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Accused of violating the Honor Code at Vanderbilt? Defense advice from a lawyer.

On Behalf of | Jul 13, 2018

Vanderbilt University located in Nashville, Tennessee, is a private university. Vanderbilt has built a reputation for academic excellence and selective acceptance. The pressures of a rigorous environment can cause students to make bad decisions. A violation of the Vanderbilt Honor Code is taken seriously. What should a student at Vanderbilt do if they are caught cheating, plagiarizing, or committing other violations of the Honor Code? Read on for the answer from a defense lawyer for students.

What are considered violations of the Vanderbilt Honor Code?

Some Honor Code violations include:

  • Giving or receiving unauthorized assistance
  • Plagiarism
  • Submitted the same work to two courses without authorization
  • Falsifying data or research results
  • Paying another student or website to complete an assignment or paper
  • Submitting work for regrading after altering its original form

How will a student at Vanderbilt know they violated were reported for violating the Honor Code?

The student will be contacted by an Honor Council investigator. They will meet with the student and inform them of the Honor Code charge(s) they are accused of. The investigator will take statements, collect documents and evidence, and then make a report to the Honor Council. The Honor Council will decide if the reported violation warrants a hearing and what type of hearing will be held.

What happens at a Vanderbilt Honor Council Hearing?

There are two types of hearings, small and full panel.A small panel hearing is reserved for students who wish to plead guilty to an Honor Code violation. This option is only available for student who have not had a previous violation.A full panel hearing is held for student who do not agree or wish to defend themselves against the accusations. At a full panel, the student must be prepared to present and question witnesses, make statements regarding evidence, and answer questions asked by the panel.

Can you serve as my adviser at my Vanderbilt Honor Council hearing?

No. Vanderbilt restricts advisers to just students or faculty of the university and further restricts those with any legal training.However, even though Vanderbilt restricts my participation in the Honor Council hearing, I can still work to thoroughly prepare a student. Students often fail to realize how prepared they must be for panel hearings. My preparation of statements, witness questioning, evidence presentation and more, gives students the best chance at a positive outcome.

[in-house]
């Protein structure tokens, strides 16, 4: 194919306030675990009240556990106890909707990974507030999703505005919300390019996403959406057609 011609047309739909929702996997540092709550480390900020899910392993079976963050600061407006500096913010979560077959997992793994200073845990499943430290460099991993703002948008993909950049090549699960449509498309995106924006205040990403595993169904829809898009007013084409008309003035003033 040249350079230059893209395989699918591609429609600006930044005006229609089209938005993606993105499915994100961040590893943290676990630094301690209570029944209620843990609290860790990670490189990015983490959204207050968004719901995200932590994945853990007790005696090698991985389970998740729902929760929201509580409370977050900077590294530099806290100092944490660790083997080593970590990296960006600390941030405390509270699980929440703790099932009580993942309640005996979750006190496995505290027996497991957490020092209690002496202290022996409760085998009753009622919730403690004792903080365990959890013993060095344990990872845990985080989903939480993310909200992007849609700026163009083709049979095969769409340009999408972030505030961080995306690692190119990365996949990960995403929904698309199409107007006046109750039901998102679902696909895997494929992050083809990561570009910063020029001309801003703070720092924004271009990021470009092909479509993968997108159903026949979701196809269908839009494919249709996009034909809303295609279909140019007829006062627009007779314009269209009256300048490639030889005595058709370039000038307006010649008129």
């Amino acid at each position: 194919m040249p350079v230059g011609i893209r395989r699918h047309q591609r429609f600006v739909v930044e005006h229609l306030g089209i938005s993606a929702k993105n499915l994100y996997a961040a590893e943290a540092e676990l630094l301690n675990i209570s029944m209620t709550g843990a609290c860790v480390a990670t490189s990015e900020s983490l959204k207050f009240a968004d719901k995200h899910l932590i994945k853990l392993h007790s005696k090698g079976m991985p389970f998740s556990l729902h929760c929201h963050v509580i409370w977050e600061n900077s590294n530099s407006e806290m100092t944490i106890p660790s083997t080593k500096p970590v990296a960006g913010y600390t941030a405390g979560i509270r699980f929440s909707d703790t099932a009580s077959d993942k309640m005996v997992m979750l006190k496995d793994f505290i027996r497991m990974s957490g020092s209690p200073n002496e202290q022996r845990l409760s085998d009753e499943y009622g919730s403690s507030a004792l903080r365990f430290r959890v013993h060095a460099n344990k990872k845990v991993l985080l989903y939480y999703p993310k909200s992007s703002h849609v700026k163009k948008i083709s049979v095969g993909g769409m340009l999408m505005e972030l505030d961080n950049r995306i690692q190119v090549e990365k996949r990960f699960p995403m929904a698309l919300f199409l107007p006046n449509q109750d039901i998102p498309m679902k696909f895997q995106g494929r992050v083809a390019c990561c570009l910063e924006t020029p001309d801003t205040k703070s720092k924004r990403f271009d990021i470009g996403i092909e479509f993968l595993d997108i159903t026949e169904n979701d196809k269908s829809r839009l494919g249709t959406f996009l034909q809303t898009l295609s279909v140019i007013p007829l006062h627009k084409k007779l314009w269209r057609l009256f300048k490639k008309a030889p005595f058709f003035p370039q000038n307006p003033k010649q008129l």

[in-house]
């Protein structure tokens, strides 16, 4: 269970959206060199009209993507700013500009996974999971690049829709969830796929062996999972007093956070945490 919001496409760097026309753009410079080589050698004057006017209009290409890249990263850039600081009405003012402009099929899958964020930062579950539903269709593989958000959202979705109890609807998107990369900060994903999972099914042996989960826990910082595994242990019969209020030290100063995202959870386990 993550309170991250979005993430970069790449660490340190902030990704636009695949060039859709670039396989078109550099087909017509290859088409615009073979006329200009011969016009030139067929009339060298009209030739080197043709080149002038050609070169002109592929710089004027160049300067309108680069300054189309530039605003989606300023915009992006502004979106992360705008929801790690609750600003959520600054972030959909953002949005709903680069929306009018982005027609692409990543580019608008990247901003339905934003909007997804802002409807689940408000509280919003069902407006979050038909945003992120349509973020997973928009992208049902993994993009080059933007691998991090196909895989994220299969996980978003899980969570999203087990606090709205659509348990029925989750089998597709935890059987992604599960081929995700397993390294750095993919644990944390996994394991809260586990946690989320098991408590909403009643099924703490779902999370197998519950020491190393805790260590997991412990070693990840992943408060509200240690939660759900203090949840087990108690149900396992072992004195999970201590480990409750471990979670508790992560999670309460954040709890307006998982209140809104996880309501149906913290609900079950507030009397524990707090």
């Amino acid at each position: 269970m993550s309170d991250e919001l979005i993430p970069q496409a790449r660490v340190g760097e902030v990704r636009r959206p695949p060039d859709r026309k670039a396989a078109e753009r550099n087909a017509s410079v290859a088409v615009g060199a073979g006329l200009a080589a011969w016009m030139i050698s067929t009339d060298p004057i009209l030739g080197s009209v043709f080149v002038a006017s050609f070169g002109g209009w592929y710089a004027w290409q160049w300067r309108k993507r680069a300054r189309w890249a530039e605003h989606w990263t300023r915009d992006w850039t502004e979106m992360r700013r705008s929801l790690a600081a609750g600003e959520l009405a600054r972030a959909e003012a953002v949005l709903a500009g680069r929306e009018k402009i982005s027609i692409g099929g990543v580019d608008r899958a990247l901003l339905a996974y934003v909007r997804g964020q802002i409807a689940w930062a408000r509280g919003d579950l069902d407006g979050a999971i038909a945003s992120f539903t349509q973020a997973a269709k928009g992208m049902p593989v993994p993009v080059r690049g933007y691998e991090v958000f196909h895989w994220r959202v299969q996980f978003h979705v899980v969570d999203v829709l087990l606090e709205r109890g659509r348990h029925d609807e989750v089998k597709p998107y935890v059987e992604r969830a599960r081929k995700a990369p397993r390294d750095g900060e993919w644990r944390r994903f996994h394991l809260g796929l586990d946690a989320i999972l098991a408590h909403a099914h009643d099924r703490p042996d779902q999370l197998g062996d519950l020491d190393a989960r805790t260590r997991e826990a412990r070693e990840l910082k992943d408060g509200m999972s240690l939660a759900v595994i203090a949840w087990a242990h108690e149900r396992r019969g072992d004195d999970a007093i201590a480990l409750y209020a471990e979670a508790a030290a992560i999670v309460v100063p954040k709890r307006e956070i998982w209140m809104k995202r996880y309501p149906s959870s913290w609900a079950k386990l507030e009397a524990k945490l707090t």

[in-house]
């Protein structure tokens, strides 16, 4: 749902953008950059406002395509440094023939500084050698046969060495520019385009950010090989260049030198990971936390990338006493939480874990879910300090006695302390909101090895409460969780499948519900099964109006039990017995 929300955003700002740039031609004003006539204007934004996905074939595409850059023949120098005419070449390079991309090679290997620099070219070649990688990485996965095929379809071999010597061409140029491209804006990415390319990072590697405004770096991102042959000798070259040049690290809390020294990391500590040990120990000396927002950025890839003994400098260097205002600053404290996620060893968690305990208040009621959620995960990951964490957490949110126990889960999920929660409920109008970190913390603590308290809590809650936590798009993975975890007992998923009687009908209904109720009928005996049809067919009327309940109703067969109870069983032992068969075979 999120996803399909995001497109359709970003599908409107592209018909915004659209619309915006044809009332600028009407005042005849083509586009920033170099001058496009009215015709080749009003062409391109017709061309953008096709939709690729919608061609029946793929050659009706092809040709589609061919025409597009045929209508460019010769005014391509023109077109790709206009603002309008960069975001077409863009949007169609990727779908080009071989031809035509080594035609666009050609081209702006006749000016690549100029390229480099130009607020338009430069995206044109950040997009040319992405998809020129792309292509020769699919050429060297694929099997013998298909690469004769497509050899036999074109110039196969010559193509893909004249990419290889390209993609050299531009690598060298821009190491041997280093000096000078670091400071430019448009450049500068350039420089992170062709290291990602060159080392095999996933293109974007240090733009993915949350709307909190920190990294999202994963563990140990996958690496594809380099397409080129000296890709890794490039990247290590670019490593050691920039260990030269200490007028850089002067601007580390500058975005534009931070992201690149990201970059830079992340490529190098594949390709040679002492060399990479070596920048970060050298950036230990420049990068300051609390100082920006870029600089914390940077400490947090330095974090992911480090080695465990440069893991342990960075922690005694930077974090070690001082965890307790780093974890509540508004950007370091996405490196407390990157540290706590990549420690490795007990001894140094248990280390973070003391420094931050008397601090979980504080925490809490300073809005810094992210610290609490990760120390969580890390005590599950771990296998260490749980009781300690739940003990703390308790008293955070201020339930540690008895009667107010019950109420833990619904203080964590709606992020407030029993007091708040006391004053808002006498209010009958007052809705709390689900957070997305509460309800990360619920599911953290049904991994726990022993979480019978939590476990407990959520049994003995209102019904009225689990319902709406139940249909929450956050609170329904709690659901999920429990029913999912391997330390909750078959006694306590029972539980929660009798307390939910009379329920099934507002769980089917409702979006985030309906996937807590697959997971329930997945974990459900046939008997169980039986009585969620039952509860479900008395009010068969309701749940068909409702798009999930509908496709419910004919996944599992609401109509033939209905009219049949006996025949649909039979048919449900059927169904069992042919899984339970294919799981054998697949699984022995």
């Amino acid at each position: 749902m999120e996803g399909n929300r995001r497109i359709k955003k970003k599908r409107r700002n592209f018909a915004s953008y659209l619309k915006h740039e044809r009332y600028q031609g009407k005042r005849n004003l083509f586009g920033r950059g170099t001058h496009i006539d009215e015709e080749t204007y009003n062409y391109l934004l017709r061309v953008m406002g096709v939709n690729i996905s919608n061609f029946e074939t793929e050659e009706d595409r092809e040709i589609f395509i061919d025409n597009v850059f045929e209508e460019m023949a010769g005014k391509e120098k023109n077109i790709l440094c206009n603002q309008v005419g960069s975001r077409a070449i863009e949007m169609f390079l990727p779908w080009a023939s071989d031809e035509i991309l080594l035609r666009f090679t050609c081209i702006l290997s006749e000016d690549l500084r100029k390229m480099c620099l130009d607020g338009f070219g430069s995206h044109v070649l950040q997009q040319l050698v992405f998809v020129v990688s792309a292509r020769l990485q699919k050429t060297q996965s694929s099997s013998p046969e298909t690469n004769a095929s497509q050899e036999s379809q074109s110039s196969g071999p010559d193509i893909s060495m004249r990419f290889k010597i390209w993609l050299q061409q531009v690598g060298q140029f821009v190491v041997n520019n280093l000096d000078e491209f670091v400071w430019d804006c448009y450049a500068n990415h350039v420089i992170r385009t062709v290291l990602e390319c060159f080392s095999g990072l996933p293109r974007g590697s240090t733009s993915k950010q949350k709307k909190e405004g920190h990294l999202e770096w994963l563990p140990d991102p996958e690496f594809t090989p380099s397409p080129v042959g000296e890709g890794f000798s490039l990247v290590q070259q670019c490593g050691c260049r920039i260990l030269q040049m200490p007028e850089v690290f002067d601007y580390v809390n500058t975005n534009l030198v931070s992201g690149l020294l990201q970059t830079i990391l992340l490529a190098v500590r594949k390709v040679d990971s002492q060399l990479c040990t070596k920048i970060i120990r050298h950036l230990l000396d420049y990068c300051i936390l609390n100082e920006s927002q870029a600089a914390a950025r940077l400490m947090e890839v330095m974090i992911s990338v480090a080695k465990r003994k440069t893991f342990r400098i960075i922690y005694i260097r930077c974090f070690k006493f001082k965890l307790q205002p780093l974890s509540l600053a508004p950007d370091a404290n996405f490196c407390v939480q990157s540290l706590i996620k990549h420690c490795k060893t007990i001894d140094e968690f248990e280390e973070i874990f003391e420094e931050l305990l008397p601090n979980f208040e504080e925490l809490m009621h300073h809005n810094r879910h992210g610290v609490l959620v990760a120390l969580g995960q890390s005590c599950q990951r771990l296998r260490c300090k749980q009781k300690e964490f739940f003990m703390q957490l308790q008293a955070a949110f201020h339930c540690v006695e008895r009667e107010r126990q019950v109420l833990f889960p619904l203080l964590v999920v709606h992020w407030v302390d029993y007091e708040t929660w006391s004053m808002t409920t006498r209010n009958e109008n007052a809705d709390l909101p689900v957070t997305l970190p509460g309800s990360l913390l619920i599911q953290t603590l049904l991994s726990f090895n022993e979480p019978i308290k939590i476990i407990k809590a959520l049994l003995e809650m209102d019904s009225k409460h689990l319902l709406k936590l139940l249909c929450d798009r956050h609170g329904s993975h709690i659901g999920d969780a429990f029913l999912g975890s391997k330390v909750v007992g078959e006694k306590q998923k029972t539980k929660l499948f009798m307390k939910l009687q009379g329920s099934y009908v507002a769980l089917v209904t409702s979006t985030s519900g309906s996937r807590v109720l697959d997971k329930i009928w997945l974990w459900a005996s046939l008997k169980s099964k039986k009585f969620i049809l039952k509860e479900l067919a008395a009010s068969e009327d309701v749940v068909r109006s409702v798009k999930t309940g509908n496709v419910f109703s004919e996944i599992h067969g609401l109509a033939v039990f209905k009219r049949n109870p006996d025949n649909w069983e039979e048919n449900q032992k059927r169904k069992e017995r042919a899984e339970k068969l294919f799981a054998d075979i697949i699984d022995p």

What types of punishment can a Vanderbilt student get if they are found guilty of an Honor Code violation?

The Honor Council decides the sanction for a student. At Vanderbilt, there are a range of sanctions from a reprimand up to expulsion.

Can I appeal an Honor Code violation sanction from the Vanderbilt Honor Council?

Yes. After a student receives a decision from the Honor Council, they have until 5pm on the tenth calendar day to submit a written appeal. Students should also note that like many other universities, Vanderbilt restricts the grounds for appeal to just a few. They are:

  • Procedural irregularities
  • Insufficient information
  • New Information
  • Harshness of sanction

These limited appeal categories can be a challenge for students. I also write sanction appeals for students. Utilizing my skills as an appellate attorney, I have a keen eye for issue spotting and crafting persuasive arguments.

Can you help me fight my Honor Code violation at Vanderbilt?

Yes. I assist students throughout the United States to defend Honor Code violations. Using my nearly two decades of legal experience combined with unique knowledge of the student disciplinary process, I give Vanderbilt students the best chance at a successful result.

Call now for a free consultation. (855) 338-5299

Richard Asselta is an award-winning attorney who assists Vanderbilt students facing Honor Code violations. Call today to avoid suspension, dismissal or expulsion from Vanderbilt University. Click here to read what clients are saying about Richard on AVVO, an attorney review website. www.studentorg.vanderbilt.edu/honorcouncil/information-for-students www.studentorg.vanderbilt.edu/honorcouncil/faculty-guide-to-the-honor-system